"Manet's portrait of me? Terrible, I do not have it and do not feel the worse for it. It is in the Louvre, and I wonder why it was put there". These final comments on the painting were made late in Clemenceau's life. However, of all the portraits of Clemenceau, few radiate such strength and assurance.
Finding it difficult to get his model to pose, Manet probably used a photograph, no doubt the one taken by Wilhem Benque dating from 1876 in which the politician is depicted standing with his arms similarly folded. The painter may well have also used a small photo of Clemenceau's head from an album belonging to the Manet family now kept in the Bibliothèque Nationale de France.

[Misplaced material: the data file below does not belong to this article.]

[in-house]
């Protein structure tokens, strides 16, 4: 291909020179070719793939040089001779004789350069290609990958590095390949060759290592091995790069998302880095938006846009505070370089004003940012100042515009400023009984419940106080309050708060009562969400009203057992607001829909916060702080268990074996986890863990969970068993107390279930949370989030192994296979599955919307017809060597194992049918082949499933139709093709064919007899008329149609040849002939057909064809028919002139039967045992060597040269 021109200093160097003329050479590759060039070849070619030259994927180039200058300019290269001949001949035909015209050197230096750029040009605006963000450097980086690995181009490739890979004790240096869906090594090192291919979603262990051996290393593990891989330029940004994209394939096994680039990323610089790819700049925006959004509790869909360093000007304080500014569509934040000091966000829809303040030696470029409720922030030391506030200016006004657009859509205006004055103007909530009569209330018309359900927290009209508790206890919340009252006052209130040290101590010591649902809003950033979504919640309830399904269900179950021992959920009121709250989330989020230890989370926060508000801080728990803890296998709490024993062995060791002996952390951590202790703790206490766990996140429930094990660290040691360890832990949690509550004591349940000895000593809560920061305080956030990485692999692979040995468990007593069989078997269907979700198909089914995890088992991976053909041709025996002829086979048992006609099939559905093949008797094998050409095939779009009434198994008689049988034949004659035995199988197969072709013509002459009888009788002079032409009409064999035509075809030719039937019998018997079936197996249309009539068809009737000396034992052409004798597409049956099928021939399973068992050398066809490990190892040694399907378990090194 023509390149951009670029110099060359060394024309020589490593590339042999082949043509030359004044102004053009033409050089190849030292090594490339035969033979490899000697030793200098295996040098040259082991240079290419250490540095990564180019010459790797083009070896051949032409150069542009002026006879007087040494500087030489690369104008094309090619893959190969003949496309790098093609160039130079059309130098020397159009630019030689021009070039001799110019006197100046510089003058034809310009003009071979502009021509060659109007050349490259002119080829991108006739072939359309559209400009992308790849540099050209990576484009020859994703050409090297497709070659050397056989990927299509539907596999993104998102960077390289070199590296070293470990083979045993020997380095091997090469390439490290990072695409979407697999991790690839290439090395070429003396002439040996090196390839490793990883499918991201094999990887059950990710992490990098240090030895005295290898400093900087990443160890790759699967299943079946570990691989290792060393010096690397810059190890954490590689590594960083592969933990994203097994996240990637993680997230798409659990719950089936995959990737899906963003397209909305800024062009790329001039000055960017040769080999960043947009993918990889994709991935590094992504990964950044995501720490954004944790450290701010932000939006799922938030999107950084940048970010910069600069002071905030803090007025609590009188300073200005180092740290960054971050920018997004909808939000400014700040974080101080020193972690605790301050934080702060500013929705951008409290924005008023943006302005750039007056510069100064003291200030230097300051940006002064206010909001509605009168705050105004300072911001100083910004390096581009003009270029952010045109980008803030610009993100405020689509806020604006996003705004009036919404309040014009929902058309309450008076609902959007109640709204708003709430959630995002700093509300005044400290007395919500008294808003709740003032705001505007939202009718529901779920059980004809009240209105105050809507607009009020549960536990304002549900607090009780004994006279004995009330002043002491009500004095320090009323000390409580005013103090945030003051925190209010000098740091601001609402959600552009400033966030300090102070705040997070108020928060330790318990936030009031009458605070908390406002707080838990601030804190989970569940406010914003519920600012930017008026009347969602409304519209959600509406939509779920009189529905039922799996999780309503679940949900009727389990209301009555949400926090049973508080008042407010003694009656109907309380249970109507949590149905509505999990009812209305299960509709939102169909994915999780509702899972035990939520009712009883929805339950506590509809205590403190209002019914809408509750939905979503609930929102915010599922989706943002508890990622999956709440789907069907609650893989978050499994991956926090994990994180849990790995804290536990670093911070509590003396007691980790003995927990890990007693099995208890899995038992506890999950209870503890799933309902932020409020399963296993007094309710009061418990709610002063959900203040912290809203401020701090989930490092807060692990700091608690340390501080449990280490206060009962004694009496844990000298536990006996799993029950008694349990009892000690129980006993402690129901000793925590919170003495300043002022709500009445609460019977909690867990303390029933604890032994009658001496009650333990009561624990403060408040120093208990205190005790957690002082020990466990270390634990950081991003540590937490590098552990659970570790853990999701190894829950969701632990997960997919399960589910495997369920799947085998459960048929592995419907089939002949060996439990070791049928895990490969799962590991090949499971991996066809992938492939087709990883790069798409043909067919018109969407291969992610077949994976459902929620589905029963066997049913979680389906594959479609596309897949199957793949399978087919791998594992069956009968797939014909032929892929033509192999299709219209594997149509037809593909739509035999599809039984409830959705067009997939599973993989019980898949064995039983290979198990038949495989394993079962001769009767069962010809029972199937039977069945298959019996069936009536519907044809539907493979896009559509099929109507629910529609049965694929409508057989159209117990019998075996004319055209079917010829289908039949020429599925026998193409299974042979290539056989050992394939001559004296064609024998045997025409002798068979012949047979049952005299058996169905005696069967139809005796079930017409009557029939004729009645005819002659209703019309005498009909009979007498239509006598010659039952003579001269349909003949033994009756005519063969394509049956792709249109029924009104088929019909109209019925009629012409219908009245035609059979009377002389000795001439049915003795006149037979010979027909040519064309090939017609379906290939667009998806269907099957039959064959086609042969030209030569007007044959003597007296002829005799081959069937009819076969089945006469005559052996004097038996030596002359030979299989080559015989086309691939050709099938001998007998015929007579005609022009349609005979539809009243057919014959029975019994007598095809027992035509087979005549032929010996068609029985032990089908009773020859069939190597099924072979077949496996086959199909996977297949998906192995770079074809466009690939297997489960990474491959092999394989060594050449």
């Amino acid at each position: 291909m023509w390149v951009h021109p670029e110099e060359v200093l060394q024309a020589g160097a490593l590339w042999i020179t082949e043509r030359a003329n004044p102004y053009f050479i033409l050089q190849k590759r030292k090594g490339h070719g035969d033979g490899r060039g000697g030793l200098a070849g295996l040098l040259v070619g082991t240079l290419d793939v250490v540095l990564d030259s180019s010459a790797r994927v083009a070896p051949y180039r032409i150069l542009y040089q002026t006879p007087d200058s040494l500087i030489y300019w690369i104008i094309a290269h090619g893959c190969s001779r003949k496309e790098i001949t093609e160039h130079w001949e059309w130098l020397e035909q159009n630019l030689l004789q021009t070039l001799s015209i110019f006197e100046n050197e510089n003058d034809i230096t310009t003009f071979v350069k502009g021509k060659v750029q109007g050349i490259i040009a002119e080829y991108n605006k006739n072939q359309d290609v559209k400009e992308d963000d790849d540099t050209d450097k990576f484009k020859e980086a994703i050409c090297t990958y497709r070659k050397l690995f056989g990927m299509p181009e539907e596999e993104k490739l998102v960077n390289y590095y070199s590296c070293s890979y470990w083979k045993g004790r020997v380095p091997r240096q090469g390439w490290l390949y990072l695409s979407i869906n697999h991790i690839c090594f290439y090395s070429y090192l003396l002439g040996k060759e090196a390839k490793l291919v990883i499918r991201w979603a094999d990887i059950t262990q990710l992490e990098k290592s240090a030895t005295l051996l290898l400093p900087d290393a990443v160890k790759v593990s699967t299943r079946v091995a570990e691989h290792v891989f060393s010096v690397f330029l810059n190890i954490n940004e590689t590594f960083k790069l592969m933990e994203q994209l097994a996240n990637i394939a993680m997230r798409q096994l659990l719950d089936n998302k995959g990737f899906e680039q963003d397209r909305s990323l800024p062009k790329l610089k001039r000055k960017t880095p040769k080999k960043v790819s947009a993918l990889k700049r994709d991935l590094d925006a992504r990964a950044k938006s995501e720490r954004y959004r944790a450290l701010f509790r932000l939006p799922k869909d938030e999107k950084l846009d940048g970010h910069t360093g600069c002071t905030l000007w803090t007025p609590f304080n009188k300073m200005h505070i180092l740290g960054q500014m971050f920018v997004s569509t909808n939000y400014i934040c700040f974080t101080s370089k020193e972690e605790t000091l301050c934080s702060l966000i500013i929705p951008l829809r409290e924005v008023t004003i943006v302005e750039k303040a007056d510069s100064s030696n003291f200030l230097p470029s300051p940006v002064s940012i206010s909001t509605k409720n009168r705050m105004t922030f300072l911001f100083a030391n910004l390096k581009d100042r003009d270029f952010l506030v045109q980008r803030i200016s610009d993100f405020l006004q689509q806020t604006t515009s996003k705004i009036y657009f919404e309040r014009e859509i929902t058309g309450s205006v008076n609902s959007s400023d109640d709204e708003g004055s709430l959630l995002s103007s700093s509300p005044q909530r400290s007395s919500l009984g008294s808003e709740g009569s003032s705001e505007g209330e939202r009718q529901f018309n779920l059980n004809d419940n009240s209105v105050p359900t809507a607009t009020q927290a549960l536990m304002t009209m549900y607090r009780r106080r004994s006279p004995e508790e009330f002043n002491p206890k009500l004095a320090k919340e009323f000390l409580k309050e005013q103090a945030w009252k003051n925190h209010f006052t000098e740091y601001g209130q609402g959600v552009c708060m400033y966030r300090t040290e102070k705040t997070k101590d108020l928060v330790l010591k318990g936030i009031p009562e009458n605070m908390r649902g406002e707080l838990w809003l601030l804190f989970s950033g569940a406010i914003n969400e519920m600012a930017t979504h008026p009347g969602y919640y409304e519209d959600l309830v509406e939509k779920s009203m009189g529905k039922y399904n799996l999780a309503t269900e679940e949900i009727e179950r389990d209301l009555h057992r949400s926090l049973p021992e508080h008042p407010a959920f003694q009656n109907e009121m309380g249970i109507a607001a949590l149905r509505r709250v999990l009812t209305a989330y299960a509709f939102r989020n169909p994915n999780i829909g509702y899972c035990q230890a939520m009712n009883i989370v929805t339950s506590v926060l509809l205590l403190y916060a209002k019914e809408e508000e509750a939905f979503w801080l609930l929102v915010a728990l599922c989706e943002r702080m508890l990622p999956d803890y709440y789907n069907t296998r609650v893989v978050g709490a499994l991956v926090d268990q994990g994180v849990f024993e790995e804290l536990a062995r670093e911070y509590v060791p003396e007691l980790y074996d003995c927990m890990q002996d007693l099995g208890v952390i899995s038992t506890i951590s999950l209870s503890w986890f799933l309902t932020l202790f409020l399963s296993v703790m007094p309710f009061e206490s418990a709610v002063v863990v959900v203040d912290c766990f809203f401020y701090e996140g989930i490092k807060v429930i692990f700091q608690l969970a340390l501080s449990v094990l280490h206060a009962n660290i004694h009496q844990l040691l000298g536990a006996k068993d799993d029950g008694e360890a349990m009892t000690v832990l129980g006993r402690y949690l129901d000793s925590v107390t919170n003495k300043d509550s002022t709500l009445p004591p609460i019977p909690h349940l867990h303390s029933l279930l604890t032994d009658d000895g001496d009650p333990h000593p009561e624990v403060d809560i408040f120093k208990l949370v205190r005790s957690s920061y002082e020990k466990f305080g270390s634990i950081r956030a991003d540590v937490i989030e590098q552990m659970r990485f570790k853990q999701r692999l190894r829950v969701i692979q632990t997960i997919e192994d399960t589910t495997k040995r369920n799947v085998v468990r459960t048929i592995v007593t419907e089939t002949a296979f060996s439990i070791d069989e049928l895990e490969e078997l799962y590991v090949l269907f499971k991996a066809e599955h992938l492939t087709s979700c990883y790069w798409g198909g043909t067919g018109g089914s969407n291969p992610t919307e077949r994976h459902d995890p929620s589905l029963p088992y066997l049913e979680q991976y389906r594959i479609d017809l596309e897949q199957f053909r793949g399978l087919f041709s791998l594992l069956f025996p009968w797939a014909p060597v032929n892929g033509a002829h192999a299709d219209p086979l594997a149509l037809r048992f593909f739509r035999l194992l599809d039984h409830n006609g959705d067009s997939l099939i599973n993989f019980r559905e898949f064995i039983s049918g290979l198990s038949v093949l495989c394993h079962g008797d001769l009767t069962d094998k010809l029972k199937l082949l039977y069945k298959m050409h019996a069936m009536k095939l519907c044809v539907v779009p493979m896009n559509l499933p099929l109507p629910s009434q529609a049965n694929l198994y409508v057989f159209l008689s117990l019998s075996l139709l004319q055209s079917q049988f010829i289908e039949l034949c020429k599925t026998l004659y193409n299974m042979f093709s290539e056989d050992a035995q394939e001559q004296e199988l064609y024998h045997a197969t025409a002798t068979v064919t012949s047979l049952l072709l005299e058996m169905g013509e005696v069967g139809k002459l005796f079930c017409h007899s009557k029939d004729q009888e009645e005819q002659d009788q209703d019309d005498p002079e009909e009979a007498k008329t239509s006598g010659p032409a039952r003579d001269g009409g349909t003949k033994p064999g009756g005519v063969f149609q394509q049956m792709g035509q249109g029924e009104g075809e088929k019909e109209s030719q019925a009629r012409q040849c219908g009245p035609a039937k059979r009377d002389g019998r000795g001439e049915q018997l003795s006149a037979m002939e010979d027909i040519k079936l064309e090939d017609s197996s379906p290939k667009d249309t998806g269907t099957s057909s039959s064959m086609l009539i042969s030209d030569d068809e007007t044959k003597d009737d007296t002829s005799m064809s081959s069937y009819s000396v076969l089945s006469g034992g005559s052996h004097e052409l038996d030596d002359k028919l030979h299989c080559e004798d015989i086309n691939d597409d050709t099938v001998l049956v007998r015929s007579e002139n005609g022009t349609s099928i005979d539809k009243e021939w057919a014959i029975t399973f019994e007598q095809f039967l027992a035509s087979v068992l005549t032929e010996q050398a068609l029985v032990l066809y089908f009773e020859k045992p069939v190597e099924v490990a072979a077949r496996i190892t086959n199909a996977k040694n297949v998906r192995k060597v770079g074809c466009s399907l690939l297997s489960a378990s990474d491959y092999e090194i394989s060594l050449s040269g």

Here the artist captures in paint all the allusive qualities of his pen and ink drawings and paintings from this time. With a few Japanese-style dashes and outlines, he succeeds in expressing all the energy, determination, steeliness and the humour of Clemenceau.
In its conciseness, its absence of any setting, this portrait is, twenty years before its time, one of the first great 20th century portraits. Its pictorial power, in the opinion of some critics, detracts from the truthfulness of the image. "For Manet to paint Clemenceau's portrait, he must have decided to put all of himself into it, and almost nothing of Clemenceau," wrote Malraux in 1957. But today this portrait is considered to be not only a triumph of pictorial modernity, but also a work of great psychological truth. Because of this balance found in great portraits, Manet's presence takes nothing away from Clemenceau.